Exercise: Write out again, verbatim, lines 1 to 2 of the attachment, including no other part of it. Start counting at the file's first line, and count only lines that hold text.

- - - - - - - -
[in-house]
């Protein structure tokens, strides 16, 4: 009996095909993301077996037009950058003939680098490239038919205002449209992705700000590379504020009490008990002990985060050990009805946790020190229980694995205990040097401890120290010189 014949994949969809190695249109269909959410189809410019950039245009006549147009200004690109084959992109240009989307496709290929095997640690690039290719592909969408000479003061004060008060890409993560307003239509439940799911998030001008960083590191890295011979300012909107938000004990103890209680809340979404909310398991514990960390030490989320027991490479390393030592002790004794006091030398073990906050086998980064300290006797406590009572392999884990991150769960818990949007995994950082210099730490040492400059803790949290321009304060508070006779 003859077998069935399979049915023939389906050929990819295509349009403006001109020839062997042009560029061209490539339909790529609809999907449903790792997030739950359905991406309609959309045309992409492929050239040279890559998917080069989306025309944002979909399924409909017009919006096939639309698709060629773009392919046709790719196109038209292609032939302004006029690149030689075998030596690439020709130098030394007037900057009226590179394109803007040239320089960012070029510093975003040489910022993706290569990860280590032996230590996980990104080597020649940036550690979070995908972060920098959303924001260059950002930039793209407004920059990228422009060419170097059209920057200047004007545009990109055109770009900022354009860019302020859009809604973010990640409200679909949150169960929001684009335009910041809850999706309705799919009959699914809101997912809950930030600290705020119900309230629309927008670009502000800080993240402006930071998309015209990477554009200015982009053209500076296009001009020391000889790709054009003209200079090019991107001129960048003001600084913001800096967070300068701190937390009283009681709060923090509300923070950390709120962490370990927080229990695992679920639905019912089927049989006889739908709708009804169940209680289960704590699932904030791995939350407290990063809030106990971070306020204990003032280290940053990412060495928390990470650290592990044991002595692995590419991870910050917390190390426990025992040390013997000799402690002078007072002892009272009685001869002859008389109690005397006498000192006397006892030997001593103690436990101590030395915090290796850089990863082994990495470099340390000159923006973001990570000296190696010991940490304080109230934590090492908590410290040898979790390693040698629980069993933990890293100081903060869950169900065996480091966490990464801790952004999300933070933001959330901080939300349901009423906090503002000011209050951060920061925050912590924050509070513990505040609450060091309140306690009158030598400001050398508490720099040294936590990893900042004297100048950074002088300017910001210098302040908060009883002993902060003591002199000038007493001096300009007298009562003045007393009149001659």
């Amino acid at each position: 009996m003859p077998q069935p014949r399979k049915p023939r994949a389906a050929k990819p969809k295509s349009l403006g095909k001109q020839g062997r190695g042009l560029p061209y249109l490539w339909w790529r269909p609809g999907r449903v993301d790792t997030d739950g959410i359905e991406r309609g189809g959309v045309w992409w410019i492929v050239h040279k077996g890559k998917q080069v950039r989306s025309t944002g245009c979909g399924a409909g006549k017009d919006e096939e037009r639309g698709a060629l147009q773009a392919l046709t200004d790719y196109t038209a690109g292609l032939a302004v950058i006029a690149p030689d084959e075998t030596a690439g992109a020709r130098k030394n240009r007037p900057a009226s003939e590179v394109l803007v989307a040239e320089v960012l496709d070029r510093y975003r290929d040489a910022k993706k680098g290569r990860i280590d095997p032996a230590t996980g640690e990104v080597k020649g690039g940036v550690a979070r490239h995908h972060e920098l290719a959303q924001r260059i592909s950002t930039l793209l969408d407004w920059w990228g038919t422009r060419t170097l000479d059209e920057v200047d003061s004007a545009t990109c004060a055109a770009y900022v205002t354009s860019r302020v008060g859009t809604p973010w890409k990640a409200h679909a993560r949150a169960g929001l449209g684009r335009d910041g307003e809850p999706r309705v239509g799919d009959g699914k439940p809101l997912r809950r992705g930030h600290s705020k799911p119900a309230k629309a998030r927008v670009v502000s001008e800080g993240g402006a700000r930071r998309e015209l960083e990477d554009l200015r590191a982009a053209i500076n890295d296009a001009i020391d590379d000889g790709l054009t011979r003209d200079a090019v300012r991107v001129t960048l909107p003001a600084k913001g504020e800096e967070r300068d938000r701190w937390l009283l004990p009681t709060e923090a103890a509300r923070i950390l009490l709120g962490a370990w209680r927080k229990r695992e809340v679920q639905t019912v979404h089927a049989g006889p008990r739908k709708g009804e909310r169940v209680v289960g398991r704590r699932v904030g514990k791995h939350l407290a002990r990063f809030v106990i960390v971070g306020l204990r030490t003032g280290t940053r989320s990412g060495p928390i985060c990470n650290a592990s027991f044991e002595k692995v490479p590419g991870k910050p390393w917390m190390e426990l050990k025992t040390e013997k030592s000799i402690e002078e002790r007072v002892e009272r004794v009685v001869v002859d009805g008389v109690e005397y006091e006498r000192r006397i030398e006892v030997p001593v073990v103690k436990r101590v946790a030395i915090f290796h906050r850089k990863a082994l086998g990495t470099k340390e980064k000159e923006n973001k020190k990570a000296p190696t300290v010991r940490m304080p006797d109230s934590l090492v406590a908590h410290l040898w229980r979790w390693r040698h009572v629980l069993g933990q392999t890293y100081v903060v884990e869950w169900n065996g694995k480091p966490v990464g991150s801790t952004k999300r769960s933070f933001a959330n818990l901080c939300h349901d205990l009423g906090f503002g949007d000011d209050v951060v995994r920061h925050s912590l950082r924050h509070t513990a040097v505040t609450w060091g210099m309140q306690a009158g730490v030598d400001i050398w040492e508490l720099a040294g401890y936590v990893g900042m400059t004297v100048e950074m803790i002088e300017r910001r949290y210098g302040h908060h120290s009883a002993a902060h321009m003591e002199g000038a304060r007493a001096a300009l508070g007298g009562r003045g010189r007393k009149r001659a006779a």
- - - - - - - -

[in-house]
């Protein structure tokens, strides 16, 4: 009996095909993301077996037009950058003939680098490239038919205002449209992705700000590379504020009490008990002990985060050990009805946790020190229980694995205990040097401890120290010189 014949994949969809190695249109269909959410189809410019950039245009006549147009200004690109084959992109240009989307496709290929095997640690690039290719592909969408000479003061004060008060890409993560307003239509439940799911998030001008960083590191890295011979300012909107938000004990103890209680809340979404909310398991514990960390030490989320027991490479390393030592002790004794006091030398073990906050086998980064300290006797406590009572392999884990991150769960818990949007995994950082210099730490040492400059803790949290321009304060508070006779 003859077998069935399979049915023939389906050929990819295509349009403006001109020839062997042009560029061209490539339909790529609809999907449903790792997030739950359905991406309609959309045309992409492929050239040279890559998917080069989306025309944002979909399924409909017009919006096939639309698709060629773009392919046709790719196109038209292609032939302004006029690149030689075998030596690439020709130098030394007037900057009226590179394109803007040239320089960012070029510093975003040489910022993706290569990860280590032996230590996980990104080597020649940036550690979070995908972060920098959303924001260059950002930039793209407004920059990228422009060419170097059209920057200047004007545009990109055109770009900022354009860019302020859009809604973010990640409200679909949150169960929001684009335009910041809850999706309705799919009959699914809101997912809950930030600290705020119900309230629309927008670009502000800080993240402006930071998309015209990477554009200015982009053209500076296009001009020391000889790709054009003209200079090019991107001129960048003001600084913001800096967070300068701190937390009283009681709060923090509300923070950390709120962490370990927080229990695992679920639905019912089927049989006889739908709708009804169940209680289960704590699932904030791995939350407290990063809030106990971070306020204990003032280290940053990412060495928390990470650290592990044991002595692995590419991870910050917390190390426990025992040390013997000799402690002078007072002892009272009685001869002859008389109690005397006498000192006397006892030997001593103690436990101590030395915090290796850089990863082994990495470099340390000159923006973001990570000296190696010991940490304080109230934590090492908590410290040898979790390693040698629980069993933990890293100081903060869950169900065996480091966490990464801790952004999300933070933001959330901080939300349901009423906090503002000011209050951060920061925050912590924050509070513990505040609450060091309140306690009158030598400001050398508490720099040294936590990893900042004297100048950074002088300017910001210098302040908060009883002993902060003591002199000038007493001096300009007298009562003045007393009149001659």